1 minute reading time (234 words)

Helena Sarin: Why Bigger Isn’t Always Better With GANs And AI Art

Untitled2 Detail from Improvisation 30 (Cannons), Wassily Kandinsky, 1913
AI art using GANs (generative adversarial networks) is new enough that the art world does not understand it well enough to evaluate it. We saw this unfold last month when the French artists' collective Obvious stumbled into selling their very first AI artwork for $450K at Christie's.

Many in the AI art community took issue with Christie's selecting Obvious because they felt there are so many other artists who have been working far longer in the medium and who are more technically and artistically accomplished, artists who have given back to the community and helped to expand the genre. Artists like Helena Sarin.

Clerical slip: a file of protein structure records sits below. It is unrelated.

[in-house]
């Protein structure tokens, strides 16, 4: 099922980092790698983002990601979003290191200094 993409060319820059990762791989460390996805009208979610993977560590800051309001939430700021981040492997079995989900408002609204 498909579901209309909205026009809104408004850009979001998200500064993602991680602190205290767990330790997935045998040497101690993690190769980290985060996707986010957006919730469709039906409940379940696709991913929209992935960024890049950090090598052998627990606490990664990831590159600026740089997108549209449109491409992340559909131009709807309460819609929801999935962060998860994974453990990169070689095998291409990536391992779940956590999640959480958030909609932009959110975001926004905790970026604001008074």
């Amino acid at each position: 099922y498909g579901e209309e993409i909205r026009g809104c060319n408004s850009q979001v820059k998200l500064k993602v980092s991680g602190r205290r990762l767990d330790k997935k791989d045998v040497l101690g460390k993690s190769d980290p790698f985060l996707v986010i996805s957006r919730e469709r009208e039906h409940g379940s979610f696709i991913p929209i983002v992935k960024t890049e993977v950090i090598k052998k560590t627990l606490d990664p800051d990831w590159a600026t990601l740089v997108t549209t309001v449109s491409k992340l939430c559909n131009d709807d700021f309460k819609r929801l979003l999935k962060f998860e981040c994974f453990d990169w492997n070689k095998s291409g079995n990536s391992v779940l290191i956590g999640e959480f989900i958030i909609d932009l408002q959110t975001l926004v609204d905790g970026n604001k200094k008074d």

Sarin was born in Moscow and went to college for computer science at Moscow Civil Engineering University. She lived in Israel for several years and then settled in the US. While she has always worked in tech, she has moonlighted in the applied arts like fashion and food styling. She has played with marrying her interests in programming and art in the past, even taking a Processing class with Casey Reas, Processing felt a little too much like her day job as a developer. Then two years ago, she landed a gig with a transportation company doing deep learning for object recognition. She used CycleGAN to generate synthetic data sets for her client. Then a light went off and she decided to train CycleGAN with her own photography and artwork.

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